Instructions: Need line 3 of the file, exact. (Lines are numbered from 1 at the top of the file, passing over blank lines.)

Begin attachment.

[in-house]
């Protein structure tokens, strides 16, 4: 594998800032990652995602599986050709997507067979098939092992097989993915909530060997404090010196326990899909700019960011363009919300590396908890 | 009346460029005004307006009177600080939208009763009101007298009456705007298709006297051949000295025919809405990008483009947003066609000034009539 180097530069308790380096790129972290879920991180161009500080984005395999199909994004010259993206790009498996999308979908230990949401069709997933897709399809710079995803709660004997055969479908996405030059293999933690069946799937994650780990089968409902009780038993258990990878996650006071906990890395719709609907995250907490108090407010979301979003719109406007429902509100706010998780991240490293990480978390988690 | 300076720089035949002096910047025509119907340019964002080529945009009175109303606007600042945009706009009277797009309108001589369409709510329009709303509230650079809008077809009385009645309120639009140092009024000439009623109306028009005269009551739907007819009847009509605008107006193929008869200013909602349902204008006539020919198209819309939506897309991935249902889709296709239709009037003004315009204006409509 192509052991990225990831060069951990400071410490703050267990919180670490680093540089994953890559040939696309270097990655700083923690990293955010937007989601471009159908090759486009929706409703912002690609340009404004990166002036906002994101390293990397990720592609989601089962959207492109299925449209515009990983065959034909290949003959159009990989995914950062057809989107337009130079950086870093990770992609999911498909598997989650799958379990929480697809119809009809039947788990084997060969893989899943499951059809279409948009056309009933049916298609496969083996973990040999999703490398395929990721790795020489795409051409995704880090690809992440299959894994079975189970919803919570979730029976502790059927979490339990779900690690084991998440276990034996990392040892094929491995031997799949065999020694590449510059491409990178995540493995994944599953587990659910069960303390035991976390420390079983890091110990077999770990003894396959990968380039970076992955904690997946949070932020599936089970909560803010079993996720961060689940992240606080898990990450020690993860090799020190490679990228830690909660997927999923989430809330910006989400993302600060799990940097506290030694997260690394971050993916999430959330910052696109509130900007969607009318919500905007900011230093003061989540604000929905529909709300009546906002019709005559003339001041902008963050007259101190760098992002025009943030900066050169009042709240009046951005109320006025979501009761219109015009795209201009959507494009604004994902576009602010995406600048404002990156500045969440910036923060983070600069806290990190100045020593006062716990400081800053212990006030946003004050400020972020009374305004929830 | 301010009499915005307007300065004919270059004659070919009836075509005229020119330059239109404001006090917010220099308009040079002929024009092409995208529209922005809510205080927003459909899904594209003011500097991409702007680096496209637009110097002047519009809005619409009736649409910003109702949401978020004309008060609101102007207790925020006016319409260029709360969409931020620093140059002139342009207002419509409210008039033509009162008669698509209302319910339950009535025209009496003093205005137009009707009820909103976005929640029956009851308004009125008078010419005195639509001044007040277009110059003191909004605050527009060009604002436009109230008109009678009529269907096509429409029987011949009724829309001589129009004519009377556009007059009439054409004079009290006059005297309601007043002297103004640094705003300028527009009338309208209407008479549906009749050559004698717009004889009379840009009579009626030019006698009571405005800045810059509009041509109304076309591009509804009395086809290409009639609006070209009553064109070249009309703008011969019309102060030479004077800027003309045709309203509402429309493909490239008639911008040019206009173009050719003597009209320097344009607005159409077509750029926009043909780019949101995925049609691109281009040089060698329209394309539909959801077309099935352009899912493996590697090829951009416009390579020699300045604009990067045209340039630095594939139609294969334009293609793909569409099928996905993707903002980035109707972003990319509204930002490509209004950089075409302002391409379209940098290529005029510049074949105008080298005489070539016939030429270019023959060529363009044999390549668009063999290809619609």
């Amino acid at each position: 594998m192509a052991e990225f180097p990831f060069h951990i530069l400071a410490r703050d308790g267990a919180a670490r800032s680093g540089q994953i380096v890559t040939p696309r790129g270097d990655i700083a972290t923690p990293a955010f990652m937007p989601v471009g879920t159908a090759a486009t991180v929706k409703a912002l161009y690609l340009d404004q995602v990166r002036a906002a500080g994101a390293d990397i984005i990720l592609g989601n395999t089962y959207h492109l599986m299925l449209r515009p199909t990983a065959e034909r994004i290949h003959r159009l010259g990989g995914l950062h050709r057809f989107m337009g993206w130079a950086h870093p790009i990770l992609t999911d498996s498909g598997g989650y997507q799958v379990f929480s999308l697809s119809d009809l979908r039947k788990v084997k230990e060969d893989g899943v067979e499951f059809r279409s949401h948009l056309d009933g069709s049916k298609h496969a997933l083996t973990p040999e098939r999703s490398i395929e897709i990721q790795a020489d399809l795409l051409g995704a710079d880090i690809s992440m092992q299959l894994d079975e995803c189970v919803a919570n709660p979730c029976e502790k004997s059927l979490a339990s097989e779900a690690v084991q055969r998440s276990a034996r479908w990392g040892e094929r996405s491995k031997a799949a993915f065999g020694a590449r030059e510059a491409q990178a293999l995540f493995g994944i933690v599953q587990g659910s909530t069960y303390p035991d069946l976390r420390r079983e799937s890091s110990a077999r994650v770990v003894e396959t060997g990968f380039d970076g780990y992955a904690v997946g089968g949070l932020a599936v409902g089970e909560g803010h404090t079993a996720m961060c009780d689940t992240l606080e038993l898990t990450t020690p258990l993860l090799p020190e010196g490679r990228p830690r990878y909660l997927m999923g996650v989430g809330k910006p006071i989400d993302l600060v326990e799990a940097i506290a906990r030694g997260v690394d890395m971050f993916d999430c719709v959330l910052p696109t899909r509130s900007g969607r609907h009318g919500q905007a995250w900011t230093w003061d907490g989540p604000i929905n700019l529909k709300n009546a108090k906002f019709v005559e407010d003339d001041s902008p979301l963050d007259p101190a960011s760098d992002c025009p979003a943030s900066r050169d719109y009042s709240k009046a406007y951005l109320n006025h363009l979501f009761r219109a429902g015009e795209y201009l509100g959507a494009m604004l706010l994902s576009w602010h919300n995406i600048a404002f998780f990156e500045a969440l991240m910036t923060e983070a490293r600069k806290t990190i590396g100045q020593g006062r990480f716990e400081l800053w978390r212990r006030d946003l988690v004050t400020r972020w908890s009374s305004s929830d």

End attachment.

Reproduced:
């Amino acid at each position: 594998m192509a052991e990225f180097p990831f060069h951990i530069l400071a410490r703050d308790g267990a919180a670490r800032s680093g540089q994953i380096v890559t040939p696309r790129g270097d990655i700083a972290t923690p990293a955010f990652m937007p989601v471009g879920t159908a090759a486009t991180v929706k409703a912002l161009y690609l340009d404004q995602v990166r002036a906002a500080g994101a390293d990397i984005i990720l592609g989601n395999t089962y959207h492109l599986m299925l449209r515009p199909t990983a065959e034909r994004i290949h003959r159009l010259g990989g995914l950062h050709r057809f989107m337009g993206w130079a950086h870093p790009i990770l992609t999911d498996s498909g598997g989650y997507q799958v379990f929480s999308l697809s119809d009809l979908r039947k788990v084997k230990e060969d893989g899943v067979e499951f059809r279409s949401h948009l056309d009933g069709s049916k298609h496969a997933l083996t973990p040999e098939r999703s490398i395929e897709i990721q790795a020489d399809l795409l051409g995704a710079d880090i690809s992440m092992q299959l894994d079975e995803c189970v919803a919570n709660p979730c029976e502790k004997s059927l979490a339990s097989e779900a690690v084991q055969r998440s276990a034996r479908w990392g040892e094929r996405s491995k031997a799949a993915f065999g020694a590449r030059e510059a491409q990178a293999l995540f493995g994944i933690v599953q587990g659910s909530t069960y303390p035991d069946l976390r420390r079983e799937s890091s110990a077999r994650v770990v003894e396959t060997g990968f380039d970076g780990y992955a904690v997946g089968g949070l932020a599936v409902g089970e909560g803010h404090t079993a996720m961060c009780d689940t992240l606080e038993l898990t990450t020690p258990l993860l090799p020190e010196g490679r990228p830690r990878y909660l997927m999923g996650v989430g809330k910006p006071i989400d993302l600060v326990e799990a940097i506290a906990r030694g997260v690394d890395m971050f993916d999430c719709v959330l910052p696109t899909r509130s900007g969607r609907h009318g919500q905007a995250w900011t230093w003061d907490g989540p604000i929905n700019l529909k709300n009546a108090k906002f019709v005559e407010d003339d001041s902008p979301l963050d007259p101190a960011s760098d992002c025009p979003a943030s900066r050169d719109y009042s709240k009046a406007y951005l109320n006025h363009l979501f009761r219109a429902g015009e795209y201009l509100g959507a494009m604004l706010l994902s576009w602010h919300n995406i600048a404002f998780f990156e500045a969440l991240m910036t923060e983070a490293r600069k806290t990190i590396g100045q020593g006062r990480f716990e400081l800053w978390r212990r006030d946003l988690v004050t400020r972020w908890s009374s305004s929830d």